Horns locked over exotic species hunts

Pursuing big game just won’t be the same in Texas any more, writes Tony Freemantle.

At the American Museum of Natural History, a diorama painted by J. Perry Wilson for the Hall of African Mammals portrays a trio of addax, an oryx and an addra gazelle in the vast red receding plain of the Libyan desert.

Family ties … a museum painting of a trio of addax, a scimitar-horned oryx and a dama gazelle.

Photo: The New York Times

Its horns, sometimes up to 1.5 metres long, arc gracefully over its back, almost reaching its hindquarters when it lifts its head and sniffs the wind. Vast herds of them once roamed the semi-arid plains of North Africa and the Sahel, from the Atlantic Ocean to the Red Sea.

It was named in an inscription on the Egyptian tomb of Sabu of Saqqara nearly 23 centuries ago and is thought to be the inspirational template for the unicorn.

In 2000, after finally succumbing to hunting, loss of habitat, climate change and war, the scimitar-horned oryx was declared extinct in the wild.

But not in Texas, where it has returned from the brink and now thrives in greater numbers than anywhere on Earth, and where it finds itself at the centre of a modern, protracted new battle for survival.

That battle is lost this Wednesday, Texas ranchers fear, when the scimitar-horned oryx and two of its African cousins – the addax and the dama gazelle – officially receive full protection under the Endangered Species Act.

Without the unfettered ability to hunt, breed and trade these animals, ranchers say they will lose the economic incentive to maintain the herds, and whatever gains have been made in restoring their numbers will be lost.

By any measure, those gains have been impressive. The Texas-based Exotic Wildlife Association says there were 32 scimitar-horned oryx in a captive breeding program in Texas in 1979; today there are more than 11,000. Only two addax were known to exist in the state in 1971; today there are more than 5000. And the dama gazelle numbers have increased from nine in 1979 to more than 800 today.

But what makes this success story controversial is that the economic viability of the herds rests largely on the fact that trophy hunters will pay a hefty price – up to $US5500 ($5300) for an oryx and $US10,000 for a dama gazelle – to bag one, and there are those who would rather see the animals disappear than see them hunted.

Friends of Animals, a Connecticut animal rights organisation adamantly opposed to hunting, has been fighting for more than two decades to have the three species under the care of the act.

That will happen on April 4 and the ranchers do not like it.

”What they had was a blanket exemption from the Endangered Species Act,” the Friends of Animals president, Priscilla Feral, said. ”They don’t like the fact that we forced the government to enforce the law.”

That is perhaps understating it – only on the surface is this about enforcing the law. At its heart, it is a bitter fight over conservation and how that intersects with private property rights and animal rights.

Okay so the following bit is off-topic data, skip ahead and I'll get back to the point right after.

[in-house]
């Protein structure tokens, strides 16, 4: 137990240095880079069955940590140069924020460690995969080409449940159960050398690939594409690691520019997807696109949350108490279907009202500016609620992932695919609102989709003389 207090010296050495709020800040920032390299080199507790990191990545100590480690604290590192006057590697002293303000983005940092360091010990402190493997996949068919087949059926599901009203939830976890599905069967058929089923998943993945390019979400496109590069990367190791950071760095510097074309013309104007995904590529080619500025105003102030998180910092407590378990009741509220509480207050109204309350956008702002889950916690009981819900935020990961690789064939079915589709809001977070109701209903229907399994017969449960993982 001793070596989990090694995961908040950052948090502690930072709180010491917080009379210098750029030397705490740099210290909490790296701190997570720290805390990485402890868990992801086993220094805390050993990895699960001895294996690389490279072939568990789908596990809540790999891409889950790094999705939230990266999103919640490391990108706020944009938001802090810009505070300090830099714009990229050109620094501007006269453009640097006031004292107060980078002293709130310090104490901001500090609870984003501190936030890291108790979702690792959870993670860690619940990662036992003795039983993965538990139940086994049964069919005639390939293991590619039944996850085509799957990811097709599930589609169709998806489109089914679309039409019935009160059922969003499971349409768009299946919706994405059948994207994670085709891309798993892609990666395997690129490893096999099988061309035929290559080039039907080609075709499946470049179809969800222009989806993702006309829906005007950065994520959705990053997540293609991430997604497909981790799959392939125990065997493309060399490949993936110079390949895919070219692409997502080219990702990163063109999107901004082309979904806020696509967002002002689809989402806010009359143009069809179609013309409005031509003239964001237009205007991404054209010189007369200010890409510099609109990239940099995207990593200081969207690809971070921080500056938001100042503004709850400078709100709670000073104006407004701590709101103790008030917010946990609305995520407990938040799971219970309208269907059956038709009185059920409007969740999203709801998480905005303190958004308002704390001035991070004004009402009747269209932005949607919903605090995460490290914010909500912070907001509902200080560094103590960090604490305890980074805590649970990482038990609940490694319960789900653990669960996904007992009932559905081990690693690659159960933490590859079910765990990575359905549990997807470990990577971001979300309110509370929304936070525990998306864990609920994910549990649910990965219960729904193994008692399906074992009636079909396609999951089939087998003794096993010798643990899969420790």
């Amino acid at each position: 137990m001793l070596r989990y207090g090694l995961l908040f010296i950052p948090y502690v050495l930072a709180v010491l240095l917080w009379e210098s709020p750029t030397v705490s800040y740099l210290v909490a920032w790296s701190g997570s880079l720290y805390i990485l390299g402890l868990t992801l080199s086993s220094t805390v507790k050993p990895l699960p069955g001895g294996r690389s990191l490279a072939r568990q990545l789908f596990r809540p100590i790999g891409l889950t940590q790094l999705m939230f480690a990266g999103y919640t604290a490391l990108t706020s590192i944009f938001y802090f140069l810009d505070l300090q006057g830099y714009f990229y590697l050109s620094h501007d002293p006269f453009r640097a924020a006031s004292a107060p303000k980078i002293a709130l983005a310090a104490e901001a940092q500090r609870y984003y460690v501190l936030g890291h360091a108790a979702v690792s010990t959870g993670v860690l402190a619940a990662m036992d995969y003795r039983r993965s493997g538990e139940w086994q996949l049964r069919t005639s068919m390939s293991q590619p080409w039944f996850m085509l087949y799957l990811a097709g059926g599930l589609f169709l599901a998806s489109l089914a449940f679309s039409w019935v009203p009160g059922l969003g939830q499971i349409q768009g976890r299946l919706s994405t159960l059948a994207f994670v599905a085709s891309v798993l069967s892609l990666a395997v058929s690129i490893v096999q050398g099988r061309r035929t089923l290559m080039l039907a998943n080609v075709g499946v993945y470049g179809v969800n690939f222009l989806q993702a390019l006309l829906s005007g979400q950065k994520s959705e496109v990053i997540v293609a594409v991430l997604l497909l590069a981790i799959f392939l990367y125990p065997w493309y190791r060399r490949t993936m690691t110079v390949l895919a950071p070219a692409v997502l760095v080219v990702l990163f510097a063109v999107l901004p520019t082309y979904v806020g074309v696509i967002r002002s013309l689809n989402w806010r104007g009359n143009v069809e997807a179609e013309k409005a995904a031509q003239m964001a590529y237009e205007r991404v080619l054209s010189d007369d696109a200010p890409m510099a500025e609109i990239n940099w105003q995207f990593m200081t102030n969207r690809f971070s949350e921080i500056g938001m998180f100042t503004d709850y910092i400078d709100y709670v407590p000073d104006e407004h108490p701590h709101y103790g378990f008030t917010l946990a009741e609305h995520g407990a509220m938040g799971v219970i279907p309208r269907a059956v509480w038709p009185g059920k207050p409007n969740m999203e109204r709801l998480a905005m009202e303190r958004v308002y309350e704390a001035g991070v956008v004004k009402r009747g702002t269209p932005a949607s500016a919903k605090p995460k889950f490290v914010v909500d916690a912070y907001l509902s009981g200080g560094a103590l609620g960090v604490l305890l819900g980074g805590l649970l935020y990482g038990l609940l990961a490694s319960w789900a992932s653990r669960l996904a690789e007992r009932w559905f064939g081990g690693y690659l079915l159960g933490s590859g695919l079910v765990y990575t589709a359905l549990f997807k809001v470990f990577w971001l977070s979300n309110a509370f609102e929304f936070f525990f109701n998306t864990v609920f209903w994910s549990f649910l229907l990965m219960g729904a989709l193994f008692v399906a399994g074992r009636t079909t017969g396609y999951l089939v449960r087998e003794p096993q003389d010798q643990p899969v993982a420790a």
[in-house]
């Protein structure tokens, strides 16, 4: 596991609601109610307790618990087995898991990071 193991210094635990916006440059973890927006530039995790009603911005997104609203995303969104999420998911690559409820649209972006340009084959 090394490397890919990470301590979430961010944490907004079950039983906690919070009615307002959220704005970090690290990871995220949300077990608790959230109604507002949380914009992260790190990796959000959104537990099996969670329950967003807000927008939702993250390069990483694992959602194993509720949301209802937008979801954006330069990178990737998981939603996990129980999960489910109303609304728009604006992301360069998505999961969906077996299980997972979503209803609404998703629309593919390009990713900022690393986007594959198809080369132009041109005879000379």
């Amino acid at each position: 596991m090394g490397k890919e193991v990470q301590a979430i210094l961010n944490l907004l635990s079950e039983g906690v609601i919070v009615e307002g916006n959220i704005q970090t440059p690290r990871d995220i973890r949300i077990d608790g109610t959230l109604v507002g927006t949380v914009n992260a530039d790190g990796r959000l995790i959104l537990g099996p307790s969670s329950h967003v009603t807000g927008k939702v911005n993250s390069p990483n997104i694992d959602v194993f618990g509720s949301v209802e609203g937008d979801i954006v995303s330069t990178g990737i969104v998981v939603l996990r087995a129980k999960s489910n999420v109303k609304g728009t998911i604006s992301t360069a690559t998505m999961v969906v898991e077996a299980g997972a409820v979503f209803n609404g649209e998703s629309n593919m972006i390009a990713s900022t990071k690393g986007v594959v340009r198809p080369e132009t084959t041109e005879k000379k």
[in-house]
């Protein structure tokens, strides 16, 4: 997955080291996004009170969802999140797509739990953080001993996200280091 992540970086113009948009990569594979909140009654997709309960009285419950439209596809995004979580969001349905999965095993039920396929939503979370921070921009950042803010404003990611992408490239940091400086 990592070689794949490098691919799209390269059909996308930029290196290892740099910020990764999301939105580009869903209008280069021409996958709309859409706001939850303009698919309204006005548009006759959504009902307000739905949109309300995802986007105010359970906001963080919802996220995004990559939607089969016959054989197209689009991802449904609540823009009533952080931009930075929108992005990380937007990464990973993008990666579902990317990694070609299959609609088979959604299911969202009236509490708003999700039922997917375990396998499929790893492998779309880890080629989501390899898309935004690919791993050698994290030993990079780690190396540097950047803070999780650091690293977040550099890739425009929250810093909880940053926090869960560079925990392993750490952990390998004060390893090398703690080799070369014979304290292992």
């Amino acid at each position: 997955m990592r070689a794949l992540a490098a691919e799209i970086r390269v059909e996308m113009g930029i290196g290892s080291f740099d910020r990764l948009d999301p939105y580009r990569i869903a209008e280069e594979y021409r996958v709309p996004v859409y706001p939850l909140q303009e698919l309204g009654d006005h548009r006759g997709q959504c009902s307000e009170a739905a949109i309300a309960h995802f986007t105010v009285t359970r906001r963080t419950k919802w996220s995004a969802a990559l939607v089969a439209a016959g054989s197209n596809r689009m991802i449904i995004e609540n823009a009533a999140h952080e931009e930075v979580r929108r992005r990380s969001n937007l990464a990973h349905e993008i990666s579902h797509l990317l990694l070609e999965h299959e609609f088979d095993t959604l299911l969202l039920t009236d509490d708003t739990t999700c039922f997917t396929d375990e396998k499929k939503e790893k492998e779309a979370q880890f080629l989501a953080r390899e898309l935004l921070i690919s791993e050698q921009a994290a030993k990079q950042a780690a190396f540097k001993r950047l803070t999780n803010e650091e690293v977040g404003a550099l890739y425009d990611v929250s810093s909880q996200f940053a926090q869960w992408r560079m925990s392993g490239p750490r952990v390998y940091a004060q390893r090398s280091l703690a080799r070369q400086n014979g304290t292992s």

Feral would rather see the three species become extinct in Texas than see a single animal hunted in what she says are ”canned hunts”. She calls the ranchers ”pimps”. She says they are more interested in putting a head on the wall than in conserving the species.

True, altruism is not to be entirely credited with the meteoric rise in the numbers of scimitar-horned oryx, addax and dama gazelle in Texas. It is about making money, and if it becomes difficult to hunt them, their value declines, and there are plenty of other desirable exotic species on Texas ranches – between 80 and 125, depending on how you count them – to take up the slack.

Already, before the implementation of the new rules, ranchers have been escalating hunts and selling their stocks of the three species before the bottom drops out of the market.

”There’s ranchers up here that lined them up and killed every damned one they had because after April 4 they have no value at all,” said J. David Bamberger, a celebrated Texas conservationist who pioneered the growth of the Texas scimitar-horned oryx herd in the late 1970s on his Hill Country ranch.

Some ranchers will apply for permits and continue offering the three antelope for hunts, said a Texas biologist, Elizabeth Mungall, who is the author of a book on the state’s exotic wildlife, but many will not because of the bureaucracy involved and the government intrusion it will entail.

”Many of the ranchers don’t want to be subject to federal inspection,” she said. ”These permits will allow the government to come onto their private property at any time, unannounced for inspection.”

If Feral is the public face of the efforts to stop hunting the antelope, Charlie Seale is the face of her nemesis as executive director of the Exotic Wildlife Association. He maintains that should the new rule survive legal challenges from his organisation and other interested parties, the number of scimitar-horned oryx in Texas will plummet to no more than 1000 animals in 10 years.

”There is no slaughter market for these animals,” he said. ”Hunting gives them value.”

Houston Chronicle

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